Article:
How to Water The Garden

How to water gardens may seem like a “duh” comment, but if plants are watered too much, too little, or at the wrong time they can be damaged, stressed, or killed.

Best Times to Water – The best times to water are in the morning before the sun gets too hot, or in the evening when the sun is going down. In the heat of the day, water can evaporate quickly and the plant doesn’t benefit from the water you give it. You may need to water some plants twice a day in very hot dry weather.

How Much to Water –  Too much water can smother the plant and too little will dry it up and it will eventually die.  Most plants thrive with at least one inch of water per square foot each week, but there are just too many interpretations as to what this actually come to in gallons. You need to know your plants and how much water it takes to keep them vibrant and happy. Do not water by spraying leaves from overhead when the sun is high and hot, it can burn the leaves.

Water by Counting – I use a very non-scientific method to determine how much water I need to give each plant or pot. I count while applying the water. Turn on the water, put the sprayer near the base of the plant and count until you think you’ve watered enough, probably a slow count of somewhere between 10 and 20, or whatever works for your plant or pot. When experimenting with the right count for most plants, you can use a meter to measure the water in the plants roots before and after you water. This will help you determine the correct count. This method works with watering cans also.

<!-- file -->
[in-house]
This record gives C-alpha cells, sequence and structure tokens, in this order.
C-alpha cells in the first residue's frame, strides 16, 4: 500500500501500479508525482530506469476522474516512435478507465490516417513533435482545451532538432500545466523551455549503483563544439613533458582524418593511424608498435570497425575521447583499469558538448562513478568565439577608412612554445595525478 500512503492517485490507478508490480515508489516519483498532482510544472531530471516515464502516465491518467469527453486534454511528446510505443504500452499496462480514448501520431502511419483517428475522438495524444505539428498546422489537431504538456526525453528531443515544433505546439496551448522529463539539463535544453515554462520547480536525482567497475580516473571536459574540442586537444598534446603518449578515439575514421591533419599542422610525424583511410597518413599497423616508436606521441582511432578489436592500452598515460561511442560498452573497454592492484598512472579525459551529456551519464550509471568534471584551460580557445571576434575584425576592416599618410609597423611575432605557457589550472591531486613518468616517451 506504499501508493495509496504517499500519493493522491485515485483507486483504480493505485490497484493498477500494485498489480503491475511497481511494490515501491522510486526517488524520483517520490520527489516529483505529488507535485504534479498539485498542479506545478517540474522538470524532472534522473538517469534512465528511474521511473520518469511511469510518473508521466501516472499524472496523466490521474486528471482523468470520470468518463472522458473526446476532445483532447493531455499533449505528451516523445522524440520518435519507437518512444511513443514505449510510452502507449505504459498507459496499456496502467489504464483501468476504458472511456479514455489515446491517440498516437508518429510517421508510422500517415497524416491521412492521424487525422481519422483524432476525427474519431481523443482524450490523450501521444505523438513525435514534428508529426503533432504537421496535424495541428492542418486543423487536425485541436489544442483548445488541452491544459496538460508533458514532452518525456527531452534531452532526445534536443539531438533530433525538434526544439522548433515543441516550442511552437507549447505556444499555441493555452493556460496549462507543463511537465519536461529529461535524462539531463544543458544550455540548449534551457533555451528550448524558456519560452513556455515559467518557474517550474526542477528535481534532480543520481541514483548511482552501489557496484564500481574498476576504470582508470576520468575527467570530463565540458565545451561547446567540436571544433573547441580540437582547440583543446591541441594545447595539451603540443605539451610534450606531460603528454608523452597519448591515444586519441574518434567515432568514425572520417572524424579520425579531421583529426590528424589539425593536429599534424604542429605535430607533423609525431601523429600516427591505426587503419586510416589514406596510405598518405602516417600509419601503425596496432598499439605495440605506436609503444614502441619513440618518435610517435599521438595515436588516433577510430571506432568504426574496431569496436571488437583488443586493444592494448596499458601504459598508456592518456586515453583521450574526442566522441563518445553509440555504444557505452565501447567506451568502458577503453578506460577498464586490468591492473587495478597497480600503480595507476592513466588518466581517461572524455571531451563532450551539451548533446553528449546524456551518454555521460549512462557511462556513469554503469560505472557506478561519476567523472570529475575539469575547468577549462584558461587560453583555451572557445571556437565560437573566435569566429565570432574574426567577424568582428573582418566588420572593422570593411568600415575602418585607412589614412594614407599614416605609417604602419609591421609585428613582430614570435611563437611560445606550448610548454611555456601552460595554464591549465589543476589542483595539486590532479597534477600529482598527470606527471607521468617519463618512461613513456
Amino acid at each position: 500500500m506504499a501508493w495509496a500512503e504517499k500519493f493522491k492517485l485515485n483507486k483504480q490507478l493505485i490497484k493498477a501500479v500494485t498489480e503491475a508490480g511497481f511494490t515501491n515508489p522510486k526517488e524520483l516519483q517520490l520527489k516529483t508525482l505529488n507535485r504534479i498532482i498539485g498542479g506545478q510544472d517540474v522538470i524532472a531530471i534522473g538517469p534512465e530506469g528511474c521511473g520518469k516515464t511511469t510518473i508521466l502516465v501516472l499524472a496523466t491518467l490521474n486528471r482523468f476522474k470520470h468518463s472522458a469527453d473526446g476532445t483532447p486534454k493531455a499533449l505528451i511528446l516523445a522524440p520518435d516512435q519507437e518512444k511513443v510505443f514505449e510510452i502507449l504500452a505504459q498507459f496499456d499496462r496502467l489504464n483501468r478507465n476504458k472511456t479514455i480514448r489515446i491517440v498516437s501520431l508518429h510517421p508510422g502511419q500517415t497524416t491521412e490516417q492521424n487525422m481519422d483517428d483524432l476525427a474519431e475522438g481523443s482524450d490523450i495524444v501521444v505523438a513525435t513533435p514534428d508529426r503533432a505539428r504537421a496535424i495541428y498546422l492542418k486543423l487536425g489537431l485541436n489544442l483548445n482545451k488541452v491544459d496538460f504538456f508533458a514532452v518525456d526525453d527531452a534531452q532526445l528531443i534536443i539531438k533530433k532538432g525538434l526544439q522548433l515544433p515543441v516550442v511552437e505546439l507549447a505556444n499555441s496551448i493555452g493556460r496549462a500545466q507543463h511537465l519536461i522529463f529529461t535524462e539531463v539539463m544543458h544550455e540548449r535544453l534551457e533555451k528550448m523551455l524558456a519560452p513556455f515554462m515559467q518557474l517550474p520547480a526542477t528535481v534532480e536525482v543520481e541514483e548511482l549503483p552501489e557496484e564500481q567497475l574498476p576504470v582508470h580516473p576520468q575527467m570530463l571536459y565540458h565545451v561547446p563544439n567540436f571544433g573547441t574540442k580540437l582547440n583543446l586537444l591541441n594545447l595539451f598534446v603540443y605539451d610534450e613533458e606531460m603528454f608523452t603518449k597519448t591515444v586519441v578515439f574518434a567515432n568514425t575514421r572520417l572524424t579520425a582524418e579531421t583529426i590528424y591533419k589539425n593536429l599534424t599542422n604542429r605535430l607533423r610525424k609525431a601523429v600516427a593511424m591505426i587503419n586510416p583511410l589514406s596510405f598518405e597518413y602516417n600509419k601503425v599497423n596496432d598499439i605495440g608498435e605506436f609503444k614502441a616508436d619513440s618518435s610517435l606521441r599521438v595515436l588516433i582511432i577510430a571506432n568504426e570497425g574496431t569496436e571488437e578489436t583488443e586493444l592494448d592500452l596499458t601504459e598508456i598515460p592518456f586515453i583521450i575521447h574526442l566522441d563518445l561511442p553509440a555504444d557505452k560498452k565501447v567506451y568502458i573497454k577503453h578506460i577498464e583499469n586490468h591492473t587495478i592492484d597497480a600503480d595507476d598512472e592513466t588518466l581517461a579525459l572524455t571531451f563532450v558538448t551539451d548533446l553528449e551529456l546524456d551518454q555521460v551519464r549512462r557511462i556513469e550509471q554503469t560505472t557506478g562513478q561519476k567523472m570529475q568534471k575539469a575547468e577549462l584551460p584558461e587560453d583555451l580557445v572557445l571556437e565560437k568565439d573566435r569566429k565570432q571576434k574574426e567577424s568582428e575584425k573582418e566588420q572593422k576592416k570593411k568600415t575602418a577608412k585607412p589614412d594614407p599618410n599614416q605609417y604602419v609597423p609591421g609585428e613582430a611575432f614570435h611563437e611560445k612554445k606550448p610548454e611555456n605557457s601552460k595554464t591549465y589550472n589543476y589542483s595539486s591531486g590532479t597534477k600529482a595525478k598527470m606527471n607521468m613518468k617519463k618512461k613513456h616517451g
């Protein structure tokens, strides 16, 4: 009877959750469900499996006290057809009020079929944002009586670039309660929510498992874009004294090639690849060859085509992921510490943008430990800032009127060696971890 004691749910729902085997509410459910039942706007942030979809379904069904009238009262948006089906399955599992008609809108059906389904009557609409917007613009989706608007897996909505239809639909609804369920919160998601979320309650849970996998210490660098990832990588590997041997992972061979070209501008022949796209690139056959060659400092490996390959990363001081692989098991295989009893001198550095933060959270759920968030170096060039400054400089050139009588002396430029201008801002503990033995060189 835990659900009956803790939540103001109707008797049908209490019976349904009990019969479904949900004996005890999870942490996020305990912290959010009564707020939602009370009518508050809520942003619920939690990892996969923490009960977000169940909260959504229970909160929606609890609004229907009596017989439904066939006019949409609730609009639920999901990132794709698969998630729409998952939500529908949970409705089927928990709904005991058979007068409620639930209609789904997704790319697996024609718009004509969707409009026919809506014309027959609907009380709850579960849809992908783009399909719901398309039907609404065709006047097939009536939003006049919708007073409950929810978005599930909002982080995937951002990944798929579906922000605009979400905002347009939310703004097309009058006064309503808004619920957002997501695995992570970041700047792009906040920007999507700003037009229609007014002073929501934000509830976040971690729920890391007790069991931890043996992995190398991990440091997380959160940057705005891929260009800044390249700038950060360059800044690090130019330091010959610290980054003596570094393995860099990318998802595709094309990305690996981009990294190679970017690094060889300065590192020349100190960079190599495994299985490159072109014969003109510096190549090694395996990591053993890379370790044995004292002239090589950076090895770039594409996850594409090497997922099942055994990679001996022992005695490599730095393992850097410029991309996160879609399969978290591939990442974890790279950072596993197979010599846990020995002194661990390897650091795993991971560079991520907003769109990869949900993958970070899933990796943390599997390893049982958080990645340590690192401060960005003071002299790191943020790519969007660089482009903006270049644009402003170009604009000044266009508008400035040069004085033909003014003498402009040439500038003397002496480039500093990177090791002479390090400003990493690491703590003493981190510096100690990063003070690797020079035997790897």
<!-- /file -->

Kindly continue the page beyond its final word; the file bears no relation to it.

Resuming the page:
Using a Soaker Hose – This is a great way to water and a time-saver also. You can lay the soaker hose around plants or thread it through the beds. Most soaker hoses will water a width of about 18 inches, so use that figure to determine how far apart to lay the hose. You can also splice in regular hose to avoid watering areas with no plants such as between beds or the distance from the water source to the watering area. Start with running water through for an hour and test how deep the water goes.

Different Plants Have Different Needs – Some plants like lettuce or roses need more water and plants like sedums need less. You will learn what works best for the plants you grow by how the plants respond. Droopy leaves say, “Help, I need a drink”.  Even though most plants will recover with a good watering, it puts a lot of stress on them to allow them to get to this stage. So, experiment and learn what your plants need.